The court did not comment in turning away a challenge from a Maryland pastor and others who were trying to let city residents vote on a measure that defines marriage as being between a man a woman.
Bishop Harry Jackson lead a lawsuit against the D.C. Board of Elections and Ethics after it refused to put that initiative on the ballot.
The board ruled that the ballot question would, in effect, authorize discrimination.
Council Member David Catania, who is openly gay and the author of the same-sex legislation, says while opponents of the measure have exhausted their judicial options, he expects they'll continue to lobby congress to intervene.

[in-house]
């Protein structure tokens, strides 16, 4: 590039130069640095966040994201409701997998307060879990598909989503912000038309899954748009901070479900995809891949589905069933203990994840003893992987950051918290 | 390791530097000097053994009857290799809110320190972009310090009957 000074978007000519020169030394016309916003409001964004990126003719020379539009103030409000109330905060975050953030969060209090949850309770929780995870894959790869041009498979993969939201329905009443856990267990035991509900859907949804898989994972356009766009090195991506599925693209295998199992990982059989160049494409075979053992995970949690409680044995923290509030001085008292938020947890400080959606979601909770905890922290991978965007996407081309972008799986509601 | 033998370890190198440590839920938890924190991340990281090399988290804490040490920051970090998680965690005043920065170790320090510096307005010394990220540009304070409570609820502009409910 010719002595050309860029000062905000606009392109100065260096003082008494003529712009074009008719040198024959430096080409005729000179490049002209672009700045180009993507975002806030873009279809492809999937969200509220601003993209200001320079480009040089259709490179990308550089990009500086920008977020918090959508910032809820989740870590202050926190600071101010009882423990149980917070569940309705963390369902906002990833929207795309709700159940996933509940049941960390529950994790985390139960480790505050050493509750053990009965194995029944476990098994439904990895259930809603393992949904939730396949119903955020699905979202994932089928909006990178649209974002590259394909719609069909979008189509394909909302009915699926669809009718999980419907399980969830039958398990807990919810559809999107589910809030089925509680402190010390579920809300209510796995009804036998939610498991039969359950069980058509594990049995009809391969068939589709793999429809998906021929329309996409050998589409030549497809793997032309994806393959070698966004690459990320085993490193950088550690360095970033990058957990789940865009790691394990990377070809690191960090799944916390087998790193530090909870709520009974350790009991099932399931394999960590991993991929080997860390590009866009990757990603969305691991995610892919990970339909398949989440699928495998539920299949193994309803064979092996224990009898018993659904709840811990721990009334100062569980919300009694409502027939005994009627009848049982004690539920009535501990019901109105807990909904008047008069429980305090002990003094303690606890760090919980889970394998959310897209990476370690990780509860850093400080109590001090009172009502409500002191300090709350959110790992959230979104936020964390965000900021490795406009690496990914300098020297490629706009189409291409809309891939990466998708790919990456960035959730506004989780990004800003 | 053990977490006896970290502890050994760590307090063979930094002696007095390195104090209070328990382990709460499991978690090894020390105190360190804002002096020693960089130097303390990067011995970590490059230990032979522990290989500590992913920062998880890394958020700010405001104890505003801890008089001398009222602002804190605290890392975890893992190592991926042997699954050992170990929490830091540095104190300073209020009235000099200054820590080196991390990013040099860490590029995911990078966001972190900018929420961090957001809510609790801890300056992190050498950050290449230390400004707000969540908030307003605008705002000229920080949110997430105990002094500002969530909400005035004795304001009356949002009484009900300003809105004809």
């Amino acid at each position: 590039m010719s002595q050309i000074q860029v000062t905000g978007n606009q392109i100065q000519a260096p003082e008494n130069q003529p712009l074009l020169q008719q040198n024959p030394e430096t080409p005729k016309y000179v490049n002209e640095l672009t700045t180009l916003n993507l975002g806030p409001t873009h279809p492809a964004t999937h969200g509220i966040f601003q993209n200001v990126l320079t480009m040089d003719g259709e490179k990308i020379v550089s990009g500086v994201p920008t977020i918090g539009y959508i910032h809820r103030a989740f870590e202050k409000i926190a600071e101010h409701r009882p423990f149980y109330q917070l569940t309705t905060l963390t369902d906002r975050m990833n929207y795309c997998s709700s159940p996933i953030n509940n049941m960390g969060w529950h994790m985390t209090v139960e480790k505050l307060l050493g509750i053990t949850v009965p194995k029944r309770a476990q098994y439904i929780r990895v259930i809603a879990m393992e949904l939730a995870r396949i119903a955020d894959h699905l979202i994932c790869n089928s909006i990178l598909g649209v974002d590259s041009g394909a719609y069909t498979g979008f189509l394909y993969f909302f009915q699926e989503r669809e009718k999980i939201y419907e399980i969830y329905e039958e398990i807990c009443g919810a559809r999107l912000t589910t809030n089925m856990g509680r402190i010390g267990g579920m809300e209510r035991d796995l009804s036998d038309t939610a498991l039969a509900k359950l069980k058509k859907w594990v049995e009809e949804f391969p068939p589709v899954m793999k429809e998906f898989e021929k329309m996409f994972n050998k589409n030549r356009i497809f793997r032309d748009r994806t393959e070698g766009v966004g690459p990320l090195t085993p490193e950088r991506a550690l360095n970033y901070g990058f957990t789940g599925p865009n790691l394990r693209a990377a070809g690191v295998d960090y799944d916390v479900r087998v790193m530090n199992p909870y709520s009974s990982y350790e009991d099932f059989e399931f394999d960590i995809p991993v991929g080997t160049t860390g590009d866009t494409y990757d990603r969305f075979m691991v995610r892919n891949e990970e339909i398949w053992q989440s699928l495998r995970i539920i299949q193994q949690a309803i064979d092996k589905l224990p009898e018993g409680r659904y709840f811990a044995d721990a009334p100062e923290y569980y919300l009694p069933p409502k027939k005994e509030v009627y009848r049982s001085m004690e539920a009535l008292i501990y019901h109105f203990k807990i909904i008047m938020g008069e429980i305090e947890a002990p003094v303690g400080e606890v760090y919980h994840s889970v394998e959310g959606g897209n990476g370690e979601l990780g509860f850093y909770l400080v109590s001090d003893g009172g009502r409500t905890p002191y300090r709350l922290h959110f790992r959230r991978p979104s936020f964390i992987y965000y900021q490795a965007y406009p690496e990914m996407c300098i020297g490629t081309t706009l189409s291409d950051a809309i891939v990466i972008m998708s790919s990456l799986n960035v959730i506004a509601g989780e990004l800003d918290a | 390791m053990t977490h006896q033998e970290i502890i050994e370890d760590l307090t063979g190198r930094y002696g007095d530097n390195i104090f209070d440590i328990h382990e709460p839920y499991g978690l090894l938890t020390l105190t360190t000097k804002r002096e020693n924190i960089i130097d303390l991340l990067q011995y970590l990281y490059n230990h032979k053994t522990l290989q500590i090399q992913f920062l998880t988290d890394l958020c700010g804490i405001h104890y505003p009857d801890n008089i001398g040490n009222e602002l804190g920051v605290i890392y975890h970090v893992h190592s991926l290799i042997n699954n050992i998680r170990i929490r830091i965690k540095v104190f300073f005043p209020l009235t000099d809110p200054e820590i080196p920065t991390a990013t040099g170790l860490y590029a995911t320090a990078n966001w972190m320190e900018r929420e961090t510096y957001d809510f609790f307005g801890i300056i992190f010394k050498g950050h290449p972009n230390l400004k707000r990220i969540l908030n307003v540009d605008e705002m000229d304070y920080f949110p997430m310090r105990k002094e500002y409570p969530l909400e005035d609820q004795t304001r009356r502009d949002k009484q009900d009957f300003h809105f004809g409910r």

"As we go forward, it will be important for District officials to build relationships with the new subcommittee chairmen, especially in the House, and to advocate our point of view about this is...intrinsically a local District matter," Catania says.
Last year Washington began issuing marriage licenses for same-sex couples, and in 2009 it began recognizing gay marriages performed elsewhere.